In terms of structure, Goldblatt spent early writing days examining other books. She cited Camus' The Stranger as particularly influential. "It has a straightforward organization and is the first novel that I remember having read for anything beyond plot, character, rhythm, and the sounds of the words. Though it’s not an adventure novel, it is a crime-and-punishment novel, which means it’s also causal in structure. It also didn’t hurt that the structure is governed by deaths: mother's, victim's, one’s own. I thought often about that structure when approaching Hard Mouth; it became not a shape to trace but maybe a horizon line to drift toward when the work was feeling unmoored."
Eventually Goldblatt arrived at her book's own shape, a movement from Denny at home, to Denny away, to Denny back home again. The structure worked for Goldblatt's narrative, but she struggled with how much to include in each section, how much weight to give to each. Once again, her agent, Caroline Eisenmann, stepped in.
"She did a tremendous amount of work, providing notes and thoughts over the course of seven months before anyone else ever saw it. I am so utterly grateful for this. That first version she saw was quite front-loaded, with a lot of flashback and exposition before Denny even thinks about leaving town. Caroline rightly noted that a reader might want to watch Denny make decisions before investing in that kind of information."
Finding an Agent
After a few unsuccessful rounds of querying, Goldblatt gave up on Hard Mouth and moved to new projects, including a short story, "'Ha!' I Said Quietly." When the piece was published by the literary journal NOON, she tweeted it out. Someone she didn't know, a woman named Caroline Eisenmann, liked her tweet and started following her. Goldblatt was intrigued, and began to look around for more on her new follower.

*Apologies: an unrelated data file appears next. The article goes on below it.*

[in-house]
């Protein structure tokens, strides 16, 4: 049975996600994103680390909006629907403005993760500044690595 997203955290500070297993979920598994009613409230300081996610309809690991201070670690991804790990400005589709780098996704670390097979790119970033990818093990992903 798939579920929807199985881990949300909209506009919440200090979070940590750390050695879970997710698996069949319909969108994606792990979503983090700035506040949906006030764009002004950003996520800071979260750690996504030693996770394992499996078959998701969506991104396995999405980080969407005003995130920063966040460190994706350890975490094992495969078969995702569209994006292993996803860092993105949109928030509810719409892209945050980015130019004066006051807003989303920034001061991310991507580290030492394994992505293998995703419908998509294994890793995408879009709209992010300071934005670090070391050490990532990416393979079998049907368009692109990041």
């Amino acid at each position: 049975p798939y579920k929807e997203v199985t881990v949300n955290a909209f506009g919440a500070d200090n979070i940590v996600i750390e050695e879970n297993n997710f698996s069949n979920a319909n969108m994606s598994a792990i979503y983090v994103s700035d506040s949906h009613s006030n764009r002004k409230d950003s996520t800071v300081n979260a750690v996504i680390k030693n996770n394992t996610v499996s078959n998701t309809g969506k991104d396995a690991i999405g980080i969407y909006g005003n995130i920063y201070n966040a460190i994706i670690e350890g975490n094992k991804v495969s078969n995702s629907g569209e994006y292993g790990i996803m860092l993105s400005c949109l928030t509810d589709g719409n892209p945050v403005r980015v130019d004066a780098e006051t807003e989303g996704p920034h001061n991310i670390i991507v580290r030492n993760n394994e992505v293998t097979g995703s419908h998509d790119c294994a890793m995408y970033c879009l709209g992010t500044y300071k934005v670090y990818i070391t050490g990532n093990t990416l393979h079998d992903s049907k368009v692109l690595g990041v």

Click. Eisenmann's Twitter bio — I have a crush on every dog. — was "pithy and relatable."
Click. Eisenmann was an agent. Her clients included Brandon Hobson, a writer Goldblatt admired, a writer whose work was being included in the very same issue of NOON.
Click. Goldblatt liked what Eisenmann had to say about writing.
Click. Goldblatt liked Eisenmann's taste in books.
Click. "Very carefully," Goldblatt contacted Eisenmann to see if she was accepting queries. She was! And soon, she accepted Hard Mouth.
The two worked on the book, back and forth and back, for about seven months. "The notes Caroline gave me during that period, and the revision work I did, helped bring the work to a point where I could say, 'If this is the version that got published tomorrow, I’d be happy with it.'" Eisenmann sold the book to Counterpoint, more work commenced, and… we'll tell you all about that in the rest of the series, coming soon.
Spine Authors Editor Susanna Baird grew up inhaling paperbacks in Central Massachusetts, and now lives and works in Salem. Her writing has appeared in a variety of publications, including Boston Magazine, BANG!, Failbetter, and Publishers Weekly. She's the founder of the Salem Longform Writers' Group, and serves on the Salem Literary Festival committee. When not wrangling words, she spends time with her family, mostly trying to pry the cat's head out of the dog's mouth, and helps lead The Clothing Connection, a small Salem-based nonprofit dedicated to getting clothes to kids who need them. Online, you can find her at susannabaird.com and on Twitter @SusannaBaird.